It is one object of this invention to solve the above cited problems by means of an improved photoionization detector in which the detector base could be held at a temperature of up to 400° C. without stressing the seal between the lamp and the window.
It is another object of the invention to provide a PID that is adapted to be serially connected to a further detector.
It is another object of the invention to provide a PID in which fouling of the lamp window is avoided, whilst having at the same time a good irradiance and ionization of the effluents within the ionization chamber of the lamp.
It is a further object of the invention to provide a method of carrying out photoionization detection that is suitable also for high boiling compounds and that does not result in shortened lamp life nor in high baseline current at elevated temperatures.
These objects are met through the present invention, that provides a photoionization detector wherein the lamp is held at low temperature, whilst the detector base is held at elevated temperature, that is characterized according to claim 1.
The invention also provides a process of photoionization detection characterized according to claim 9.
The unforeseeable existence of a very steep temperature gradient between the lamp and the detector base, as obtainable through the combined use of low thermal conductivity elements and of a gas curtain in front of the lamp window, results in many advantages to the state of the art.
In fact, it is possible to operate the detector base over the whole temperature range usually adopted in gaschromatographic analyses, i.e. any compound that can be analysed by GC can be detected, while still having a window temperature of about 80°-100° C. Furthermore, any sealing gaskets and electric connecting elements present in the detector are held at low temperature: their deterioration and the release of thermally decomposed material therefrom are avoided.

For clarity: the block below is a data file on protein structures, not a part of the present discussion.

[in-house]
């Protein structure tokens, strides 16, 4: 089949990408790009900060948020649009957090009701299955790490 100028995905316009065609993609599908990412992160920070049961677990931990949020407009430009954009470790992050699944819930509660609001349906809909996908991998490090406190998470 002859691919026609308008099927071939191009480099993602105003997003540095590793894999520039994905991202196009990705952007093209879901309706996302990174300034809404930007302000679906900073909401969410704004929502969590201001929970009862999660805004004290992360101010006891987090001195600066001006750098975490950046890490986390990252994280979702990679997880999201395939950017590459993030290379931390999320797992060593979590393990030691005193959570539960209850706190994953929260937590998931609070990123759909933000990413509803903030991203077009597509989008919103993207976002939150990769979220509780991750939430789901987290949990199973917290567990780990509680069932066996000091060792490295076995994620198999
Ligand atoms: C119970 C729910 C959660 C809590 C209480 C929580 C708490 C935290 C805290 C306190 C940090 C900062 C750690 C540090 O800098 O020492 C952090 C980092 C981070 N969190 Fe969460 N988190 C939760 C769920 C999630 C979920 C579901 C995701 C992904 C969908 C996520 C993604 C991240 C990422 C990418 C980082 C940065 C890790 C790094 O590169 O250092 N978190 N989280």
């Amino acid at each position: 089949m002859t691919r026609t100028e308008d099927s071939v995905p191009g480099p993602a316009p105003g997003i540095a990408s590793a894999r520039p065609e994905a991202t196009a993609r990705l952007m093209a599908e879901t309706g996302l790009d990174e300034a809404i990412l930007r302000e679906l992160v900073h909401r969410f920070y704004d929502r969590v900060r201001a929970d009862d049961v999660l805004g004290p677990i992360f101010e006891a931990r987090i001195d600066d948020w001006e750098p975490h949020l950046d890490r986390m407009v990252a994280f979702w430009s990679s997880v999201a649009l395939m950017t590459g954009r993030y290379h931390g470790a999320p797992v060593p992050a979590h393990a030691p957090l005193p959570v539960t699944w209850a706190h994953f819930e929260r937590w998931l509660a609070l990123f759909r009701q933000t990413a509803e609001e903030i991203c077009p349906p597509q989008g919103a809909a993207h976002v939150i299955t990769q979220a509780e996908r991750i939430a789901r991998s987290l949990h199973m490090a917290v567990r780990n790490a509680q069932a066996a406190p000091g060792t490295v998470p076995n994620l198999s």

A further advantage is that the gas curtain also acts as sweep gas and keeps cleaner the window.
Finally, the specific location of the exit of the GC column, or transfer tube, and of the gases exit conduit is such that any unrequired contact between the compounds present in the effluent and the metal electrodes is avoided: the gases leaving the ionization chamber may thus be used for detection by additional detectors serially connected to the PID.
The invention will now be further disclosed with reference to the enclosed non-limiting drawings, in which:
FIG. 1 is a sectional view of a first embodiment of the invention;
FIG. 2 is an enlarged view of the embodiment of FIG. 1;
FIG. 3 is a partial view of the embodiment of FIG. 2 with a different location of inlet and exit tubes;
FIG. 4 is a sectional view of another embodiment of the invention;
FIG. 5 is a sectional view, rotated by 90°, of the embodiment of FIG. 4;
FIG. 6 is a partially sectional and perspective view corresponding to the view of FIG. 4;
FIG. 7 is a perspective and fully sectional view of the embodiment of FIG. 6;
FIGS. 8 and 9 are chromatograms of GC analyses using a FID (FIG. 8) and a PID according to the invention (FIG. 9).
Detector 1 of FIGS. 1 to 3 comprises a lamp 2 that is provided with a window 3 through which is passed the ionizing radiation generated by the lamp. Window 3 is axially aligned to ionization chamber 4 that is formed between two electrodes (anode and cathode) that act in a known way as polarizing electrode 5 and collector electrode 6. The chamber 4 is provided with inlet tube 13 for feeding to the chamber the effluents of the GC column. Inlet means 13 may be the actual column end portion or a transfer tube connected to the end of said column. Exit tube 14 is also provided to discharge the effluents from chamber 4 to the ambient or for feeding them to a further detector, e.g of the FID type.
In the embodiment shown in FIGS. 1-3, electrodes 5 and 6 are cylindrical and are mounted concentric to each other; this means that collector electrode 6 is partially housed within polarizing electrode 5, from which it is spaced by an inert, inorganic, element 7 that acts as electric insulating means. Lower electrode 5 is mounted through an insulating element 7' and a bracket 8, or similar supporting element, onto a base element 9. Base element 9 is heatable and electrodes 5 and 6 are in thermal exchange with base 9 and are thus heated at its temperature, i.e. at a temperature that is equal or higher than the elution temperature of said compounds.